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20 Years of Watchmaking - The Push for Complications : Part 1

20 Years of Watchmaking The Push for Complications : Part 1

Faster, better and stronger: the new millennium ushered in an era of mega-complication*

The word ‘complication’ in watchmaking is fraught with debate. It is generally agreed that a complicated watch is not, and has never been, a priori, ‘better’ or ‘more prestigious’ than a non-complicated watch. No one can reasonably argue that the RR-1 chronometer calibre designed and built by Rexhep Rexhepi of Akrivia is somehow a lesser movement than any number of mass-produced date watches or chronographs out there. Despite this understanding, we watch enthusiasts as a community continue to associate the word ‘complication’ with inherent value, and draw distinctions that are not necessarily useful in the context of timekeeping performance or assessing watchmaking know-how.

In a way, this slightly illogical attitude towards complications may be indicative of the spirit behind much of mechanical watchmaking in the first place. It is not logical to love things that have outlived their technological utility; it is not logical to take pleasure in setting ourselves mechanical challenges when modern digital devices offer us every function we could possibly ask for. But if you’re going to be logical about everything in life, you’ll miss out on a great deal of fun. The period between 2001 and 2020 will be remembered for its exceptional flowering of horological creativity and exuberance, especially the years leading up to 2009, which industry observers say echoed the contemporary unsustainable economic boom. These were the years when nothing was too crazy, too outrageous, too esoteric to somehow cram into a wristwatch. It was the time of mega-complication.

If you're counting... 

At the end of 2009, the self-proclaimed ‘Master of Complications’, Franck Muller, debuted the Aeternitas Mega 4, the most complicated wristwatch in the world. In the brand’s signature barrel-shaped case, the Aeternitas Mega 4 boasted 36 complications, including a grande and petite sonnerie and the rarely seen secular calendar, which, with its 400-year period of display accuracy, ranks above the perpetual calendar.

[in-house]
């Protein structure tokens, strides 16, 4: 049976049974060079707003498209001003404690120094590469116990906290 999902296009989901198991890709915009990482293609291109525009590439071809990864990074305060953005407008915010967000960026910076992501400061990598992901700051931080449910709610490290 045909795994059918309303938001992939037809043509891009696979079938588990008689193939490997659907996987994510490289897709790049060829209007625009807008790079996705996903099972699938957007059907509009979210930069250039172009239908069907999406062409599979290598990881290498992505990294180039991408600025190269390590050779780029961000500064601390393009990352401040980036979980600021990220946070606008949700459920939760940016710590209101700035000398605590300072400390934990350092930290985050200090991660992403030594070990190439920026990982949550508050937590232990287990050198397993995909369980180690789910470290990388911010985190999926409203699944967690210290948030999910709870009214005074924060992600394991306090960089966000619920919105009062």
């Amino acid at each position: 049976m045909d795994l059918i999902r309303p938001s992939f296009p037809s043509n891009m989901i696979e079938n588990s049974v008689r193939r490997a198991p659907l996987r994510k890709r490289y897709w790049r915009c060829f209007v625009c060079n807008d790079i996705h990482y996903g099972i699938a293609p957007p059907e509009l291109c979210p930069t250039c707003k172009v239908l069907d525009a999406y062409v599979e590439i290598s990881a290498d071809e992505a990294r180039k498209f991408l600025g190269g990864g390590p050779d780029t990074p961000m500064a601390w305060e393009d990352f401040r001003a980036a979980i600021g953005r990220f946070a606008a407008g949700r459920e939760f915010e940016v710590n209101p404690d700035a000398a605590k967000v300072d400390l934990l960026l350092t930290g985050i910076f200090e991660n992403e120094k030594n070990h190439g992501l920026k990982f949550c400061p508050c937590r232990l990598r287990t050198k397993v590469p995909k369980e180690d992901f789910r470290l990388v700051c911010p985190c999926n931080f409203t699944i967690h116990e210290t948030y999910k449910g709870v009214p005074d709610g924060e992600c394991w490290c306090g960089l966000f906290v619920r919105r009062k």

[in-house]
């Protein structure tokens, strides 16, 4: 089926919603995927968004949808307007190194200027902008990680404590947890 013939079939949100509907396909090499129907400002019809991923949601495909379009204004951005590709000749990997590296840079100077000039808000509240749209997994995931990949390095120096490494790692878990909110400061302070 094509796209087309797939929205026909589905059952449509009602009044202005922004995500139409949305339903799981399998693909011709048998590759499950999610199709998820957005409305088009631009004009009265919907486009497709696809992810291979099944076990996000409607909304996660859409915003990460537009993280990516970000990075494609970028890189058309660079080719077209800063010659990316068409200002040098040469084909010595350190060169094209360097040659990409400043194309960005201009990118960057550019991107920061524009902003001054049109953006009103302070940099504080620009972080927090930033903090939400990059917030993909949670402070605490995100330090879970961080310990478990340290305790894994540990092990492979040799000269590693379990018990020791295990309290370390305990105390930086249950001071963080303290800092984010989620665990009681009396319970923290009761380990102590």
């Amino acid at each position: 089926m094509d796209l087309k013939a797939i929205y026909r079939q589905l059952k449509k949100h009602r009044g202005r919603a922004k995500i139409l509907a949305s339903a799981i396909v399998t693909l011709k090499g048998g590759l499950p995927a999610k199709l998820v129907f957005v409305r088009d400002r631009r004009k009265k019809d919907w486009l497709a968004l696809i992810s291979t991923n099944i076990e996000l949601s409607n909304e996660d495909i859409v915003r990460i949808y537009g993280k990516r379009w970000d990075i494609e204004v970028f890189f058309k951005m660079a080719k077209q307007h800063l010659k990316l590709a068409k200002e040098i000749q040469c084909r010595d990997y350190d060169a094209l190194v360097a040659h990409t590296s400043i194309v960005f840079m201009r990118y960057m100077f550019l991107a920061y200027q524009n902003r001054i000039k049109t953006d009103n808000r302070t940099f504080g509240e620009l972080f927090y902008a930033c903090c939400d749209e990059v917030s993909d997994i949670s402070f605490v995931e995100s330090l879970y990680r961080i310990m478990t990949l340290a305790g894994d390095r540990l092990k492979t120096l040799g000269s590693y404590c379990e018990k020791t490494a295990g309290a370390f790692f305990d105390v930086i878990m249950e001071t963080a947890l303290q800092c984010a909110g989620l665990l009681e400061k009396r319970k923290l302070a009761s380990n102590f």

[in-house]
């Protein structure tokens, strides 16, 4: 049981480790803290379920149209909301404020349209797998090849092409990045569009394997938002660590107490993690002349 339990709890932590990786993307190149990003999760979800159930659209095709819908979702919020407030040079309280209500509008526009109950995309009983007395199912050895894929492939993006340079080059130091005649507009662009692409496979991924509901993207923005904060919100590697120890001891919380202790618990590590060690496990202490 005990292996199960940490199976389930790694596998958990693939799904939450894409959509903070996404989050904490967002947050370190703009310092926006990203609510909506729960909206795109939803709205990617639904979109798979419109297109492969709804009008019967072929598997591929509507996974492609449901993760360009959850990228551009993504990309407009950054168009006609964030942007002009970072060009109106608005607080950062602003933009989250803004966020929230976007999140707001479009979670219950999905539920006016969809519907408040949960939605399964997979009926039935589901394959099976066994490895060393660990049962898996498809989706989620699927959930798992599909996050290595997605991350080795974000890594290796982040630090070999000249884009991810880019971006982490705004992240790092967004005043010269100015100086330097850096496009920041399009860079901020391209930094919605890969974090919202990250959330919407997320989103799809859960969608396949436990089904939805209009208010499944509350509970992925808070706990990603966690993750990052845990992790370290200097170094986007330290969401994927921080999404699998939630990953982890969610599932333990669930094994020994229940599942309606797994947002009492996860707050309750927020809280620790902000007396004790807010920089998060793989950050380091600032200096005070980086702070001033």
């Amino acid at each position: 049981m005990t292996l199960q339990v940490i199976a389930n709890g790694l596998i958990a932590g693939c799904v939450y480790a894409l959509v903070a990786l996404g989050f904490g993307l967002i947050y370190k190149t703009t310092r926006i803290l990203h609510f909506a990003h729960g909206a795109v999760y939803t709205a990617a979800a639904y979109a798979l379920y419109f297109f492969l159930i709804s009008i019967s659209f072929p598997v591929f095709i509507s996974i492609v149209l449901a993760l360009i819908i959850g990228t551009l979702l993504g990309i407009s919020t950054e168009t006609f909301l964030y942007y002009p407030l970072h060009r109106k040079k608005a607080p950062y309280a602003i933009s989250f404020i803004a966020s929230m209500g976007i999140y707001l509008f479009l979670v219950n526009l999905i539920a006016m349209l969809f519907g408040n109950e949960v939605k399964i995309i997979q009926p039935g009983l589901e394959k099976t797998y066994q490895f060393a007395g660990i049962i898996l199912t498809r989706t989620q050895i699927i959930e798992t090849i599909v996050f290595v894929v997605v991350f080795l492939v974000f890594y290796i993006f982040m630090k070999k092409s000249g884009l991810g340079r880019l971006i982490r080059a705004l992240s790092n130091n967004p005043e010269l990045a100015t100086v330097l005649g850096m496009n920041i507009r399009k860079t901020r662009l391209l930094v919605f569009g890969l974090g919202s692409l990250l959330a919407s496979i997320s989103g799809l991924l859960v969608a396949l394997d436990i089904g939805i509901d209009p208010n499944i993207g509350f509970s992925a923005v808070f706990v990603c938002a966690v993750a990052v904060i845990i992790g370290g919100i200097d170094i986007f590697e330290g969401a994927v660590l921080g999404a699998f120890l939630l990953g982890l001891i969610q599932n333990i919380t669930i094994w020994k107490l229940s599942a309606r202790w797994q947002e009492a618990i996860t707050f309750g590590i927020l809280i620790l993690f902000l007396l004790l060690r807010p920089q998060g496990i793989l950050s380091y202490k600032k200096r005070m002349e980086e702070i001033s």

The Push for Complications : Part 1

Aeternitas Mega 4 © Frand Muller

In 2014, Patek Philippe launched the Grandmaster Chime in celebration of its 175th anniversary. The Grandmaster Chime was a double-dial wristwatch, extensively decorated, housing 20 complications, that took over 100,000 hours to develop, produce and assemble. At the time of launch, the Grandmaster Chime had a price tag of USD 2.5 million; however, the 2019 edition of the Only Watch charity auction showcased a unique Grandmaster Chime in steel that sold for USD 31.2 million. The allure of a mega-complicated watch endures, and even more so when combined with the magic multiplying factors of ‘Patek Philippe’, ‘pièce unique’, and ‘stainless steel’.

The Push for Complications : Part 1

Grandmaster Chime réf. 6300A-010 © Patek Philippe

The next timepiece – albeit in the form of a pocket watch rather than a wristwatch – to smash complication records was the 2015 Vacheron Constantin Reference 57260. The key information lies in the name of the watch: 57 complications in commemoration of the brand’s 260th anniversary. The watch was made on private commission, which explained some very specific complications such as the Jewish perpetual calendar and indication of Yom Kippur. The latter was entirely novel in any known timepiece, and the making of Reference 57260 significantly expanded the realm of watchmaking savoir-faire at Vacheron Constantin.